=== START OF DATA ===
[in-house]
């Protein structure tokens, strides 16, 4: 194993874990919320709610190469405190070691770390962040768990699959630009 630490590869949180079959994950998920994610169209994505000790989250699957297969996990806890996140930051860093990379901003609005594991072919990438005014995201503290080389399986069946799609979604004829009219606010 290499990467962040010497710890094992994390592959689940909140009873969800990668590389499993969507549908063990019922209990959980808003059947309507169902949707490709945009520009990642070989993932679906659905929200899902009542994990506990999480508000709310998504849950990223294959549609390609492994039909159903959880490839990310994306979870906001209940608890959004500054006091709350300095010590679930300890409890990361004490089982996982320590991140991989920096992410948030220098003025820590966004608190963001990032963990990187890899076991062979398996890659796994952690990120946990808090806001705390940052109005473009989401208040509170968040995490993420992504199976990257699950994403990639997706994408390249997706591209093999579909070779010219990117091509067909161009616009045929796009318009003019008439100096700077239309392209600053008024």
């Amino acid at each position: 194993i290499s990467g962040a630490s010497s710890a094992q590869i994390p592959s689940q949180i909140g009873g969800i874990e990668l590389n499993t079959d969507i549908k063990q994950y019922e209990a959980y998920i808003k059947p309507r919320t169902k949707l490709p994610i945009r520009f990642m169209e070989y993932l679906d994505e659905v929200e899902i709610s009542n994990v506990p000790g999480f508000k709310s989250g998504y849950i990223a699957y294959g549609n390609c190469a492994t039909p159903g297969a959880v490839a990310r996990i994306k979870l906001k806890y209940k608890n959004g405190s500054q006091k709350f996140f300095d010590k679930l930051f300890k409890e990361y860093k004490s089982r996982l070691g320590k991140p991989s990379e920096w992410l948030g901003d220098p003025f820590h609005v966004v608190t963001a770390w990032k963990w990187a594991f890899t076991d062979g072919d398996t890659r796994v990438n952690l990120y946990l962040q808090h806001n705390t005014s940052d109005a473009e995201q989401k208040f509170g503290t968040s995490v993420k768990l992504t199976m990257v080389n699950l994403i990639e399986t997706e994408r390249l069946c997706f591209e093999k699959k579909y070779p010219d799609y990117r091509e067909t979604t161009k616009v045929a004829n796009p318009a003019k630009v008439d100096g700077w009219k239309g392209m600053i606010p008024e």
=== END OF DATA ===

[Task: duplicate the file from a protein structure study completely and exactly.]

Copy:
[in-house]
């Protein structure tokens, strides 16, 4: 194993874990919320709610190469405190070691770390962040768990699959630009 630490590869949180079959994950998920994610169209994505000790989250699957297969996990806890996140930051860093990379901003609005594991072919990438005014995201503290080389399986069946799609979604004829009219606010 290499990467962040010497710890094992994390592959689940909140009873969800990668590389499993969507549908063990019922209990959980808003059947309507169902949707490709945009520009990642070989993932679906659905929200899902009542994990506990999480508000709310998504849950990223294959549609390609492994039909159903959880490839990310994306979870906001209940608890959004500054006091709350300095010590679930300890409890990361004490089982996982320590991140991989920096992410948030220098003025820590966004608190963001990032963990990187890899076991062979398996890659796994952690990120946990808090806001705390940052109005473009989401208040509170968040995490993420992504199976990257699950994403990639997706994408390249997706591209093999579909070779010219990117091509067909161009616009045929796009318009003019008439100096700077239309392209600053008024």
């Amino acid at each position: 194993i290499s990467g962040a630490s010497s710890a094992q590869i994390p592959s689940q949180i909140g009873g969800i874990e990668l590389n499993t079959d969507i549908k063990q994950y019922e209990a959980y998920i808003k059947p309507r919320t169902k949707l490709p994610i945009r520009f990642m169209e070989y993932l679906d994505e659905v929200e899902i709610s009542n994990v506990p000790g999480f508000k709310s989250g998504y849950i990223a699957y294959g549609n390609c190469a492994t039909p159903g297969a959880v490839a990310r996990i994306k979870l906001k806890y209940k608890n959004g405190s500054q006091k709350f996140f300095d010590k679930l930051f300890k409890e990361y860093k004490s089982r996982l070691g320590k991140p991989s990379e920096w992410l948030g901003d220098p003025f820590h609005v966004v608190t963001a770390w990032k963990w990187a594991f890899t076991d062979g072919d398996t890659r796994v990438n952690l990120y946990l962040q808090h806001n705390t005014s940052d109005a473009e995201q989401k208040f509170g503290t968040s995490v993420k768990l992504t199976m990257v080389n699950l994403i990639e399986t997706e994408r390249l069946c997706f591209e093999k699959k579909y070779p010219d799609y990117r091509e067909t979604t161009k616009v045929a004829n796009p318009a003019k630009v008439d100096g700077w009219k239309g392209m600053i606010p008024e």